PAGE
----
A few years ago I started selling healthy snacks to my students. Invention is the mother of necessity, as they say, and that’s how our Snack Shack got started. You see, we have over 800 students in our K-4 building. It takes a long time to feed that many students their lunch. As the oldest students, my 4th graders were often relegated to being served last…one year our lunch was at 12:50! That makes for a very long morning, especially if you eat breakfast before coming to school.
Stocking the Store
I couldn’t afford to feed my students out of my own pocket, so I came up with the idea of selling them snacks. I simply purchased a few items I thought the kids would eat, while making sure that I didn’t lose money in the sale. The signs at Sam’s Club give shoppers a price break down for each individual item in a box. For example, a $9.27 box of 90 Airheads comes to 9.8 cents per Airhead. Charging 50 cents per snack easily allowed me to sell such snacks. The profit I make is spent on supplies for the classroom that normally would have been purchased with my own money.
I was quite pleased with our little Snack Shack, as we called it, and thought nothing more about it…until it was time to each my economics unit. That’s when I realized yet another useful feature of having a classroom store. Having our own store was a great way of furthering students’ understanding about the concepts in my lessons. Our first lesson was about saving and investing. The ultimate goal of the lesson was to teach students that they have choices about what to do with their money other than just spend it on things. I wanted them to grasp the wisdom behind saving and investing.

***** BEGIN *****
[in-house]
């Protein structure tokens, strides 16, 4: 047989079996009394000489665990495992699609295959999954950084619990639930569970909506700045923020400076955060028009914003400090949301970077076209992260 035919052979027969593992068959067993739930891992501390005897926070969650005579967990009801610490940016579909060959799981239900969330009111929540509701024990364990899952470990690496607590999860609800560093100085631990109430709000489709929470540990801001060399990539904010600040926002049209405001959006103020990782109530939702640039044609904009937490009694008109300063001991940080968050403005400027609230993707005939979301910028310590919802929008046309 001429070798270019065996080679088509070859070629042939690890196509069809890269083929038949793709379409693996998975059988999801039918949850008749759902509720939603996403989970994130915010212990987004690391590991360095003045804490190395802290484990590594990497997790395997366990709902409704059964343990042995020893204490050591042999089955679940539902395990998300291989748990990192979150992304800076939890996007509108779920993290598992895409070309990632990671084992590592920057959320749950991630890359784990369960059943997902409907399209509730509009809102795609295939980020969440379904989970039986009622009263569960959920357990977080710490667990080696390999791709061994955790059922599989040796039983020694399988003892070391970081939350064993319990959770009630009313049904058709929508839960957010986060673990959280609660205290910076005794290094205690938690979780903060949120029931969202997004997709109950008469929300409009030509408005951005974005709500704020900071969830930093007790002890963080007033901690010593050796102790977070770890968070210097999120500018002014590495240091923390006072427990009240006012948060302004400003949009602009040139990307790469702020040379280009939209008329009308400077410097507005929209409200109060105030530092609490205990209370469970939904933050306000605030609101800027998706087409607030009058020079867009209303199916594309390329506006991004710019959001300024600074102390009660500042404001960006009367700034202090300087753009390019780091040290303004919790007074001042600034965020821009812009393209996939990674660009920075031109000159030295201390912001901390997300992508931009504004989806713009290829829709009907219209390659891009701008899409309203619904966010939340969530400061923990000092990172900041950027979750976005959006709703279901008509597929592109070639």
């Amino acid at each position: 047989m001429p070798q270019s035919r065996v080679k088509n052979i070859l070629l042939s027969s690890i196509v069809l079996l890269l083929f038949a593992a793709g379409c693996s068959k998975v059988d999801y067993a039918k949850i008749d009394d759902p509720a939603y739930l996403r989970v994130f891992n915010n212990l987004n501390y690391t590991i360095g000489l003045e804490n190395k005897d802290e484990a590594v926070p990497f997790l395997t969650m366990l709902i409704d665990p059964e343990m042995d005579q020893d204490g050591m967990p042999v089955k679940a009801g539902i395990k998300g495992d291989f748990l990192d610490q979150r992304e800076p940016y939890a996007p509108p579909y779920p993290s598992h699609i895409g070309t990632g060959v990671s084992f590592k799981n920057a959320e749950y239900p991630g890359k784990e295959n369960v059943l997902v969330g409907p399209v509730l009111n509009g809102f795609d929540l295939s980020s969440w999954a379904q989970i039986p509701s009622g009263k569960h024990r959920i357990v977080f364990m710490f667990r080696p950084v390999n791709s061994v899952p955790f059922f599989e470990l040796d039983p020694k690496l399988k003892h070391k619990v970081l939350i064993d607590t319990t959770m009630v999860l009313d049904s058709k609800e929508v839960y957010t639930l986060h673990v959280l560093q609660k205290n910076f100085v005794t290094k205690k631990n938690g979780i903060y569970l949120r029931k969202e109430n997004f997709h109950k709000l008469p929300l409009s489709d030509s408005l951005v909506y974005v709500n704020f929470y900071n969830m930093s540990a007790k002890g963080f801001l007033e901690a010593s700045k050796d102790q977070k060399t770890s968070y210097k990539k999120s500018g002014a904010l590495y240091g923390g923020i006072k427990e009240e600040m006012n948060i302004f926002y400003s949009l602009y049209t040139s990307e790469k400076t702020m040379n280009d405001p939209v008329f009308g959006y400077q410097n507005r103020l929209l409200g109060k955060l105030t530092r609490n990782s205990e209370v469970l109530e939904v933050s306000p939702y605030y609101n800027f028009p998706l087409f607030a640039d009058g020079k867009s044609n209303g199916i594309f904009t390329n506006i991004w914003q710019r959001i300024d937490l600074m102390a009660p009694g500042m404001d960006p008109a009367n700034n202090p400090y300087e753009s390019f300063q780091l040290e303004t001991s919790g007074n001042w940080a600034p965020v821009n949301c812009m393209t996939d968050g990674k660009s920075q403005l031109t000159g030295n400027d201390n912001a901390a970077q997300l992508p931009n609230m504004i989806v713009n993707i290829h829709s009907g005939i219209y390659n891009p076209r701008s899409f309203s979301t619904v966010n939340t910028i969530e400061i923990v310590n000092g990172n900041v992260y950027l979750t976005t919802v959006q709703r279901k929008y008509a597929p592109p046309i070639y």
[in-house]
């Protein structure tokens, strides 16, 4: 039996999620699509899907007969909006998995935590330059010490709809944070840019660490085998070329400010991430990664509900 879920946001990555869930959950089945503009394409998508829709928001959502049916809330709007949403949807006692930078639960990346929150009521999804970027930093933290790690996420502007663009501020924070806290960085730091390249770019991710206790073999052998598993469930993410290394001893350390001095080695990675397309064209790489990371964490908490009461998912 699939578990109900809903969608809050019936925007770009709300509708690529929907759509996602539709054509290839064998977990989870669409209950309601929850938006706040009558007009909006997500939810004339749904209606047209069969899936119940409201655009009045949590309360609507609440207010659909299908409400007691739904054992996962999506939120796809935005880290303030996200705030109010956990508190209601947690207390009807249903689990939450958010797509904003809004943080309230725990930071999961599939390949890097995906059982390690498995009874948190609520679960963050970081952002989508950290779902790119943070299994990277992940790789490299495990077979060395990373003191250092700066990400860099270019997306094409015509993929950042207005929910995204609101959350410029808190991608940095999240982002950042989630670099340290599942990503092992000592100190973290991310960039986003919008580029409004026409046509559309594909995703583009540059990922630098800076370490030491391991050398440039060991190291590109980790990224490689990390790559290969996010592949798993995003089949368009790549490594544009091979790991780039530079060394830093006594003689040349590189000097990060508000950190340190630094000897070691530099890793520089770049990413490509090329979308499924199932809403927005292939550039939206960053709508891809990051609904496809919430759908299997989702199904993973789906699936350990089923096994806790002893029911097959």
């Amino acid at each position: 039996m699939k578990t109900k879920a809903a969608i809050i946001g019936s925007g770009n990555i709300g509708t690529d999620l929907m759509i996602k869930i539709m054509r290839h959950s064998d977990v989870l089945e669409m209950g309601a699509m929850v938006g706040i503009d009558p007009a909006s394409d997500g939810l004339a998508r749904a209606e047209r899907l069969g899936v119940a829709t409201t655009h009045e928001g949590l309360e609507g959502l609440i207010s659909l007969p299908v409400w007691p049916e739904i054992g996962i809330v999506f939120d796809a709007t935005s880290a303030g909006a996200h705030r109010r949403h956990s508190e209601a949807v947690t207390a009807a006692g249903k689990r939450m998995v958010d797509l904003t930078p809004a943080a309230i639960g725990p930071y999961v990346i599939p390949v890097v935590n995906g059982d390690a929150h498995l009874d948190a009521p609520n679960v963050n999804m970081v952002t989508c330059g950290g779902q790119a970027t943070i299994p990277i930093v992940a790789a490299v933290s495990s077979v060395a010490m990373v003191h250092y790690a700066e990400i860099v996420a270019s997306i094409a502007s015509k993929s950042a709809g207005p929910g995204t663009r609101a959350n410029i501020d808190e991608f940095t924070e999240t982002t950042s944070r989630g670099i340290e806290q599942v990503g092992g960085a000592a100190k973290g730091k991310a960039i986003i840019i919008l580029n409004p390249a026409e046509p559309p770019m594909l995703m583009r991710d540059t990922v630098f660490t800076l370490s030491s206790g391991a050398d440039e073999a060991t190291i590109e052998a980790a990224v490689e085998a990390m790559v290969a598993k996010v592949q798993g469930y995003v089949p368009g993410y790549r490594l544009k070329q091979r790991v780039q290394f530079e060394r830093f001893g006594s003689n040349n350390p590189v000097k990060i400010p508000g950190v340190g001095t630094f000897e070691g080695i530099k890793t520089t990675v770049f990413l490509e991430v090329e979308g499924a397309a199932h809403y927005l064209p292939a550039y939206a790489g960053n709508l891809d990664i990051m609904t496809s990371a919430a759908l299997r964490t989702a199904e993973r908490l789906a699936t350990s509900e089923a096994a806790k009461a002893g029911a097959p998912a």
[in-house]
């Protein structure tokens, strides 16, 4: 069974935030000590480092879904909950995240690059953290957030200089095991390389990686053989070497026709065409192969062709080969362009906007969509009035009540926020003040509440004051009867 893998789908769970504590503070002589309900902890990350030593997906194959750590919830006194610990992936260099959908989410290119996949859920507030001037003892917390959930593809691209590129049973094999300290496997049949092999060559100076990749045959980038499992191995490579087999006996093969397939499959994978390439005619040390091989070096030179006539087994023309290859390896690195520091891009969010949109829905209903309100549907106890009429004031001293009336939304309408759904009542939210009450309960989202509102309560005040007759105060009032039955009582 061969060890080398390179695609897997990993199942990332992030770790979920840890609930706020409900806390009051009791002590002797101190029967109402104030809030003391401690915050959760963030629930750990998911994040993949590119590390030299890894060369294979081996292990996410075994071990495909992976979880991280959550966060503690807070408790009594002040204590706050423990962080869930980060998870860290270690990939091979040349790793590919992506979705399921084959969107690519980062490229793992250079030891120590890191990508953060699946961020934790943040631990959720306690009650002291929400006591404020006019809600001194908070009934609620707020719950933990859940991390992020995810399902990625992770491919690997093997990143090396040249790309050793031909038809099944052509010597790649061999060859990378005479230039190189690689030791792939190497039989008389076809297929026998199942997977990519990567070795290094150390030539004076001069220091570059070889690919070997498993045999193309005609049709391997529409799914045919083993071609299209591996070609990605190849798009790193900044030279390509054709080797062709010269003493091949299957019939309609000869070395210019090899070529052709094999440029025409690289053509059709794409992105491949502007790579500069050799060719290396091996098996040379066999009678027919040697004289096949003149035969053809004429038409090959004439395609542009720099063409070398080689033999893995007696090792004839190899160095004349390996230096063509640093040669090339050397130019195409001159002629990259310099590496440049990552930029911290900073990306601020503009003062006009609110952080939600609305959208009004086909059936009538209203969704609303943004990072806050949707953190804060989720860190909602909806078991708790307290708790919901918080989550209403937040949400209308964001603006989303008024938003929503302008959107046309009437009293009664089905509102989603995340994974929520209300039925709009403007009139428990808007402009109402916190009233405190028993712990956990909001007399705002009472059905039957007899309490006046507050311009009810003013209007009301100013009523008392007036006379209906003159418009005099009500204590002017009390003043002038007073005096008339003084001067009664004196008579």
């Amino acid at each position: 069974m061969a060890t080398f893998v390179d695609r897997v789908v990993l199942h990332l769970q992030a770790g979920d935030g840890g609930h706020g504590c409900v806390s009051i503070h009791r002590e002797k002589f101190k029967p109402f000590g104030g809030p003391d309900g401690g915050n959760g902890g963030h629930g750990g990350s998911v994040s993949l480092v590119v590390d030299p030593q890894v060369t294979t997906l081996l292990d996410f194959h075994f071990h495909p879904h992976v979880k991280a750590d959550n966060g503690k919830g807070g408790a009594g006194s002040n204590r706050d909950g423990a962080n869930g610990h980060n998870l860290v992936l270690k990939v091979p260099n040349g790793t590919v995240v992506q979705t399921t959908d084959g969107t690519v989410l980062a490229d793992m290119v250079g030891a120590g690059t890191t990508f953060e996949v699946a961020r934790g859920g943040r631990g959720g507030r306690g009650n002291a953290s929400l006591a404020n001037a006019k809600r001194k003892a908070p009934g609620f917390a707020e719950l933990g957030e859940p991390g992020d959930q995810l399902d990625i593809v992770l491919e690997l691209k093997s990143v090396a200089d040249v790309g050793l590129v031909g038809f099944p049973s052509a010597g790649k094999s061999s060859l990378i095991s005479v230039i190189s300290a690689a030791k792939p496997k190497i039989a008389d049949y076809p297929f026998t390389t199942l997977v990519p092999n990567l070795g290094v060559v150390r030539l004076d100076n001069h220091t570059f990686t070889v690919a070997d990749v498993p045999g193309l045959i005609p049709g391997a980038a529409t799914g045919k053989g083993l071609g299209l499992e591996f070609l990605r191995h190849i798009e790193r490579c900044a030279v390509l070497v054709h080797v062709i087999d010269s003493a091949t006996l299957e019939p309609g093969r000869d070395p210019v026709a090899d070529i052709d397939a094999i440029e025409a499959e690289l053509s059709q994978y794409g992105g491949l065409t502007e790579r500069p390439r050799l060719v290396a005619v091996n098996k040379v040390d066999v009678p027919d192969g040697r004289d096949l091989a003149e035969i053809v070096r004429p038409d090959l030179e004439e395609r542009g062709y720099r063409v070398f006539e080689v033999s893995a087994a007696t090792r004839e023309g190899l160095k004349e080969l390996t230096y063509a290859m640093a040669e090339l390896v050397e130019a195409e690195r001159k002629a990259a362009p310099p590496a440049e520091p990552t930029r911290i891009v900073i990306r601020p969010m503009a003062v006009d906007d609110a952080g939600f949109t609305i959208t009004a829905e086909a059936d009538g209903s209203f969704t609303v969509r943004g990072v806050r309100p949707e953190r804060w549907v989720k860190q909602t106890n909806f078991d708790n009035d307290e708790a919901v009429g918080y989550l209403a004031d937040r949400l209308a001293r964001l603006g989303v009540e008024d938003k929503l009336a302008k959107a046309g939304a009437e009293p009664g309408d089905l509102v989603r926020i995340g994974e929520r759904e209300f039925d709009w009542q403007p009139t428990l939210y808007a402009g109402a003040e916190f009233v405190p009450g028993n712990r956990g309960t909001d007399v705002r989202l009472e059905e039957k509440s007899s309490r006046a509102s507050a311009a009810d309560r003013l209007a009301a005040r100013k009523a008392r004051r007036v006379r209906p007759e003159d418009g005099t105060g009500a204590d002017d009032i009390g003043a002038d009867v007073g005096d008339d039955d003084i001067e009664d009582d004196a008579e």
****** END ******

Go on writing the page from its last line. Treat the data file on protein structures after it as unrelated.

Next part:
Saving and Investing Lesson
I introduced this lesson by passing around our jar of money collected through snack sales. I asked students to work in small groups and brainstorm what they might like to do with the money. As I expected, they had all sorts of ideas about how to spend the money but little to no thought as to saving or investing it. Through the course of the lesson, I demonstrated how an investment of $10 in a box of snacks generated a profit of $35. Suddenly, I had a room full of young investors all wanting to become share holders in our snack store!
Making Economics Personal
The study of economics can be very abstract to 4th grade students. Our Snack Shack provided me with an excellent opportunity for teaching these difficult concepts and principles. By using something so familiar to them such as our store, I was able to help them understand these ideas in a more personal way. With still more economic lessons to come, I will continue using our store to further my students’ understanding of these important concepts.